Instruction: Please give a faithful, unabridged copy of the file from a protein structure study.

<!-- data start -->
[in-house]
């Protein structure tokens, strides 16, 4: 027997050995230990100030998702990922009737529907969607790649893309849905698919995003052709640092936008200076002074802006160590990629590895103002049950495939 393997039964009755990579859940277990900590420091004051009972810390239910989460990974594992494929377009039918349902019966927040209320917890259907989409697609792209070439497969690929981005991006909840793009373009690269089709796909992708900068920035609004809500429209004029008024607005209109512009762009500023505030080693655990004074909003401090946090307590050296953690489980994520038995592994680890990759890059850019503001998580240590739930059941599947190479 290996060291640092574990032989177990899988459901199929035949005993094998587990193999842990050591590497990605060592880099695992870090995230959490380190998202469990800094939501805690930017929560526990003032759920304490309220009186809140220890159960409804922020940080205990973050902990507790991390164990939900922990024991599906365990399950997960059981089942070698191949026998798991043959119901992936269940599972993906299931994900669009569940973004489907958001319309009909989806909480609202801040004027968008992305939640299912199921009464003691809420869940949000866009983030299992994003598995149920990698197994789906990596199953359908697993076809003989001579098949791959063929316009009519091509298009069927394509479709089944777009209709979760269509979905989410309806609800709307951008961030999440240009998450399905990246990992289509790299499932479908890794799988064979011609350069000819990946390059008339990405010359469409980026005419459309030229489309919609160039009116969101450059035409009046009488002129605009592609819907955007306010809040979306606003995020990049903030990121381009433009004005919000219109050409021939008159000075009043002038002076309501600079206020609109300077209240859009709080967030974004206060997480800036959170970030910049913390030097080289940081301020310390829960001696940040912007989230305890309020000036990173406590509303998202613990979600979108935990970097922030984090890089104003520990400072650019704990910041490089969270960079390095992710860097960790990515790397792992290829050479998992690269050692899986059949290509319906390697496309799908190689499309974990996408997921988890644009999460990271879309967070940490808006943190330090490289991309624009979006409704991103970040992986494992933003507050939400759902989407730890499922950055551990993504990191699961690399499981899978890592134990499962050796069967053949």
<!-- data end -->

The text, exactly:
[in-house]
């Protein structure tokens, strides 16, 4: 027997050995230990100030998702990922009737529907969607790649893309849905698919995003052709640092936008200076002074802006160590990629590895103002049950495939 393997039964009755990579859940277990900590420091004051009972810390239910989460990974594992494929377009039918349902019966927040209320917890259907989409697609792209070439497969690929981005991006909840793009373009690269089709796909992708900068920035609004809500429209004029008024607005209109512009762009500023505030080693655990004074909003401090946090307590050296953690489980994520038995592994680890990759890059850019503001998580240590739930059941599947190479 290996060291640092574990032989177990899988459901199929035949005993094998587990193999842990050591590497990605060592880099695992870090995230959490380190998202469990800094939501805690930017929560526990003032759920304490309220009186809140220890159960409804922020940080205990973050902990507790991390164990939900922990024991599906365990399950997960059981089942070698191949026998798991043959119901992936269940599972993906299931994900669009569940973004489907958001319309009909989806909480609202801040004027968008992305939640299912199921009464003691809420869940949000866009983030299992994003598995149920990698197994789906990596199953359908697993076809003989001579098949791959063929316009009519091509298009069927394509479709089944777009209709979760269509979905989410309806609800709307951008961030999440240009998450399905990246990992289509790299499932479908890794799988064979011609350069000819990946390059008339990405010359469409980026005419459309030229489309919609160039009116969101450059035409009046009488002129605009592609819907955007306010809040979306606003995020990049903030990121381009433009004005919000219109050409021939008159000075009043002038002076309501600079206020609109300077209240859009709080967030974004206060997480800036959170970030910049913390030097080289940081301020310390829960001696940040912007989230305890309020000036990173406590509303998202613990979600979108935990970097922030984090890089104003520990400072650019704990910041490089969270960079390095992710860097960790990515790397792992290829050479998992690269050692899986059949290509319906390697496309799908190689499309974990996408997921988890644009999460990271879309967070940490808006943190330090490289991309624009979006409704991103970040992986494992933003507050939400759902989407730890499922950055551990993504990191699961690399499981899978890592134990499962050796069967053949």